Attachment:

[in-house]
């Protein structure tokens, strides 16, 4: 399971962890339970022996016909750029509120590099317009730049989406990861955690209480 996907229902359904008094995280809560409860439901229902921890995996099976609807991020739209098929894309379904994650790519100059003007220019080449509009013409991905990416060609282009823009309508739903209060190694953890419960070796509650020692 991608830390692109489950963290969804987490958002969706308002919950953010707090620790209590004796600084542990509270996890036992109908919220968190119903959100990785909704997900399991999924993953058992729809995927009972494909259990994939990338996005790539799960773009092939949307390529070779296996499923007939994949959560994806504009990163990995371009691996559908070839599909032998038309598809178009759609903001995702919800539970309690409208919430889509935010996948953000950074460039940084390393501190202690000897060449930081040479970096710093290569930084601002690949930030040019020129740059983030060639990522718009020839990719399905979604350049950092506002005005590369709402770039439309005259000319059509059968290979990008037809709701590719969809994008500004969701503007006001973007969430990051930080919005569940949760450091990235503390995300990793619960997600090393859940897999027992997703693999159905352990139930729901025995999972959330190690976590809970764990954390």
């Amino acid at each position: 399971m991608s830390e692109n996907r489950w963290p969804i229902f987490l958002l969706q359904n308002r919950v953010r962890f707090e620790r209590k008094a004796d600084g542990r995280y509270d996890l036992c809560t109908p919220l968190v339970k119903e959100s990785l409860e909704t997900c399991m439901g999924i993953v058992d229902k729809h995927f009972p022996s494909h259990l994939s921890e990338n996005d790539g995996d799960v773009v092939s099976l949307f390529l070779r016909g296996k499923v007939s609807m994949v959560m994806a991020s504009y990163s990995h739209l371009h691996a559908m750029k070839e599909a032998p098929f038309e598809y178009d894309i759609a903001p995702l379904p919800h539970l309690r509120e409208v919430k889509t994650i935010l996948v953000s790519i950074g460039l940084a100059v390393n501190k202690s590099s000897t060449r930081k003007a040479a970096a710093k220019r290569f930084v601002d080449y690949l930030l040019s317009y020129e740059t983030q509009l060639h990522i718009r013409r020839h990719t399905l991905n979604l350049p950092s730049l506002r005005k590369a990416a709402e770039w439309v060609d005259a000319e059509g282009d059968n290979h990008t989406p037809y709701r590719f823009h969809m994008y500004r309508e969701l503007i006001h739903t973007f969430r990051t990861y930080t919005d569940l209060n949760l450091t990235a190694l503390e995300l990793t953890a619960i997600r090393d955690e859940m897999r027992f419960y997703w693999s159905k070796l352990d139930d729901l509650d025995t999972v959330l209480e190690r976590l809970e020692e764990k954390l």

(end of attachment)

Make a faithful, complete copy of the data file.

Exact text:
[in-house]
């Protein structure tokens, strides 16, 4: 399971962890339970022996016909750029509120590099317009730049989406990861955690209480 996907229902359904008094995280809560409860439901229902921890995996099976609807991020739209098929894309379904994650790519100059003007220019080449509009013409991905990416060609282009823009309508739903209060190694953890419960070796509650020692 991608830390692109489950963290969804987490958002969706308002919950953010707090620790209590004796600084542990509270996890036992109908919220968190119903959100990785909704997900399991999924993953058992729809995927009972494909259990994939990338996005790539799960773009092939949307390529070779296996499923007939994949959560994806504009990163990995371009691996559908070839599909032998038309598809178009759609903001995702919800539970309690409208919430889509935010996948953000950074460039940084390393501190202690000897060449930081040479970096710093290569930084601002690949930030040019020129740059983030060639990522718009020839990719399905979604350049950092506002005005590369709402770039439309005259000319059509059968290979990008037809709701590719969809994008500004969701503007006001973007969430990051930080919005569940949760450091990235503390995300990793619960997600090393859940897999027992997703693999159905352990139930729901025995999972959330190690976590809970764990954390």
């Amino acid at each position: 399971m991608s830390e692109n996907r489950w963290p969804i229902f987490l958002l969706q359904n308002r919950v953010r962890f707090e620790r209590k008094a004796d600084g542990r995280y509270d996890l036992c809560t109908p919220l968190v339970k119903e959100s990785l409860e909704t997900c399991m439901g999924i993953v058992d229902k729809h995927f009972p022996s494909h259990l994939s921890e990338n996005d790539g995996d799960v773009v092939s099976l949307f390529l070779r016909g296996k499923v007939s609807m994949v959560m994806a991020s504009y990163s990995h739209l371009h691996a559908m750029k070839e599909a032998p098929f038309e598809y178009d894309i759609a903001p995702l379904p919800h539970l309690r509120e409208v919430k889509t994650i935010l996948v953000s790519i950074g460039l940084a100059v390393n501190k202690s590099s000897t060449r930081k003007a040479a970096a710093k220019r290569f930084v601002d080449y690949l930030l040019s317009y020129e740059t983030q509009l060639h990522i718009r013409r020839h990719t399905l991905n979604l350049p950092s730049l506002r005005k590369a990416a709402e770039w439309v060609d005259a000319e059509g282009d059968n290979h990008t989406p037809y709701r590719f823009h969809m994008y500004r309508e969701l503007i006001h739903t973007f969430r990051t990861y930080t919005d569940l209060n949760l450091t990235a190694l503390e995300l990793t953890a619960i997600r090393d955690e859940m897999r027992f419960y997703w693999s159905k070796l352990d139930d729901l509650d025995t999972v959330l209480e190690r976590l809970e020692e764990k954390l």